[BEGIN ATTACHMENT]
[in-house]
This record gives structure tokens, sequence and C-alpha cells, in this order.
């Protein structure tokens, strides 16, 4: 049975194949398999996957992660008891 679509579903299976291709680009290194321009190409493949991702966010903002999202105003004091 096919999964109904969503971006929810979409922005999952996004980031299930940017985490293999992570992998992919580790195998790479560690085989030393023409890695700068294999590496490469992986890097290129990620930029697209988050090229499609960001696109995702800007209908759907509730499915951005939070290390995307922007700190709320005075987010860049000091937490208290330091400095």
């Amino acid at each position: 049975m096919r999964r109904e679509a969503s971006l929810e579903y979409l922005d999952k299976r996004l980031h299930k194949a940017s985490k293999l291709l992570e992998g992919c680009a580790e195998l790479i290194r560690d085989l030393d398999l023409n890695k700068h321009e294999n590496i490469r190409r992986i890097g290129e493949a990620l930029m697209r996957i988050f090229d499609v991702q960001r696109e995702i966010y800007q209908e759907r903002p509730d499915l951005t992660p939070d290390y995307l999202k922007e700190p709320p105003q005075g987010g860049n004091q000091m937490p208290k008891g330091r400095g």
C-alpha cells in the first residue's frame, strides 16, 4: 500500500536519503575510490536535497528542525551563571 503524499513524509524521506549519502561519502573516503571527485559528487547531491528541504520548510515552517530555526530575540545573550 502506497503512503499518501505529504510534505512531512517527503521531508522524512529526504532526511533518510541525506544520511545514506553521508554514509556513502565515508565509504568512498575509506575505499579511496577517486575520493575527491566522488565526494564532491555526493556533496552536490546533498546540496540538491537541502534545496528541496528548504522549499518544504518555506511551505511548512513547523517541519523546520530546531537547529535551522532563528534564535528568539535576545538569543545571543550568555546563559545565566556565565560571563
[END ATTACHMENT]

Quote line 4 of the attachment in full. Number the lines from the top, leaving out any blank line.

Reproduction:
């Amino acid at each position: 049975m096919r999964r109904e679509a969503s971006l929810e579903y979409l922005d999952k299976r996004l980031h299930k194949a940017s985490k293999l291709l992570e992998g992919c680009a580790e195998l790479i290194r560690d085989l030393d398999l023409n890695k700068h321009e294999n590496i490469r190409r992986i890097g290129e493949a990620l930029m697209r996957i988050f090229d499609v991702q960001r696109e995702i966010y800007q209908e759907r903002p509730d499915l951005t992660p939070d290390y995307l999202k922007e700190p709320p105003q005075g987010g860049n004091q000091m937490p208290k008891g330091r400095g």